Here's a few photos taken over the past week, see if there's anything you recognize:
I am pooped. This protocol is exhausting. Basically, I'm doing natural chemotherapy. It's high doses of artemether twice a day on Monday, Tuesday and Wednesday. Thursdays are the high doses of sulforaphane. On those days I can't even eat because I'm so nauseous. I curl up into a ball and want to die. At least I don't have to lose my hair :) Then, on Friday, Saturday and Sunday I drink my green upland cress drink with daikon radish then in the afternoon I take various mushroom supplements and shark liver oil. On those three days I can finally eat antioxidant rich foods (I can also cheat if I want).
This whole thing takes a lot of work, and a lot of thought. It's wonderful to have this opportunity, but man is it draining.
I can understand why people give up and just listen to their doctors. It's hard to put in the research, the shopping, the preparation, the effort, and the day-in day-out reminder of a horrible cancer that does not have a positive outlook.
Walking home from the retirement center today, I picked up a book that I had on hold at the library and I want to share an excerpt. The author was diagnosed with a glioblastoma in '95, the most aggressive and deadly brain tumor out there:
"In the meantime, conventional medicine has its limits, and cancer patients need to explore treatment options not yet incorporated into conventional medical practice. Patients must be willing to go beyond their physicians' advice, and sometimes follow options contrary to that advice. This is not an easy road to travel. Newly diagnosed patients are confronted with a disease about which they are largely ignorant. For better or for worse, they often are at the mercy of their physicians. Some physicians will actively resist any approach to treatment other than their own, even when they concede that their treatment offers little promise. Therefore, patients need to learn how to acquire medical information on their own while exploiting their physician's knowledge and expertise." - Ben Williams (Surviving "Terminal" Cancer)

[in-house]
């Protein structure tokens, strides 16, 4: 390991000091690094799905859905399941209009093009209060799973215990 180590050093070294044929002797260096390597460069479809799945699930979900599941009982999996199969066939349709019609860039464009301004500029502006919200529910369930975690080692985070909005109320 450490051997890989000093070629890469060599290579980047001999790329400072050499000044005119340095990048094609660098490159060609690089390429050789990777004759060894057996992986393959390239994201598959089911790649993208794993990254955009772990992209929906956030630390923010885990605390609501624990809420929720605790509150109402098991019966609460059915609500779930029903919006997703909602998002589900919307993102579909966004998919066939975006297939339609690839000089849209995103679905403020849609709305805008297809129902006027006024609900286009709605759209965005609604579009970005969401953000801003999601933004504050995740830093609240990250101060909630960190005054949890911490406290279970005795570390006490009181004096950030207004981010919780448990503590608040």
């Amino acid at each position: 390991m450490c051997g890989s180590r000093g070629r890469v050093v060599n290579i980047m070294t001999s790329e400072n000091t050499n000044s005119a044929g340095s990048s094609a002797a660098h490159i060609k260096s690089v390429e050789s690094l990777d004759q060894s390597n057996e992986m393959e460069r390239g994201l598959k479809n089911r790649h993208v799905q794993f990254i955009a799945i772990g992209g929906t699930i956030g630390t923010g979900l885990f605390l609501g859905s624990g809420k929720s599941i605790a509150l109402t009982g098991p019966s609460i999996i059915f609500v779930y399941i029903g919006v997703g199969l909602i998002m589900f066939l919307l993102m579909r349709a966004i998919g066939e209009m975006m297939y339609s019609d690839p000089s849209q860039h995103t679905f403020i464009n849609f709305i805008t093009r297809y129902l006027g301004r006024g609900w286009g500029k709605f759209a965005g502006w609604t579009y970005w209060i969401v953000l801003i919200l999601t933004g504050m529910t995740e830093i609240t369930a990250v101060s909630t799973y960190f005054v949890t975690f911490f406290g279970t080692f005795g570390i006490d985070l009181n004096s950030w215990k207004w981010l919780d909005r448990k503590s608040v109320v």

This book gives exactly the affirmation that I need. It helps remind me that I'm not crazy to avoid radiation, that I'm not stupid, that maybe I'm I pioneer. Maybe? Maybe I'm a pioneer? I'm not the first to use this treatment and have success, but maybe I fall into the category of pioneer. I like the ring of it. But as I write this I think maybe I should stop fluffing my feathers.
A final quote from the book that also makes me feel better:
"Oncology also ignores the critical distinction between diseases for which effective treatments exist and those for which effective treatments are lacking. In the latter case, the practice of prescribing standard treatments that have a known record of failure is simply foolish. Yet, for many cancer patients, the standard treatments are all that are offered."
That quote directly speaks to me. That is exactly my journey with my oncologists with regard to radiation. It seems it would be simply foolish to do it. It has a record of failure.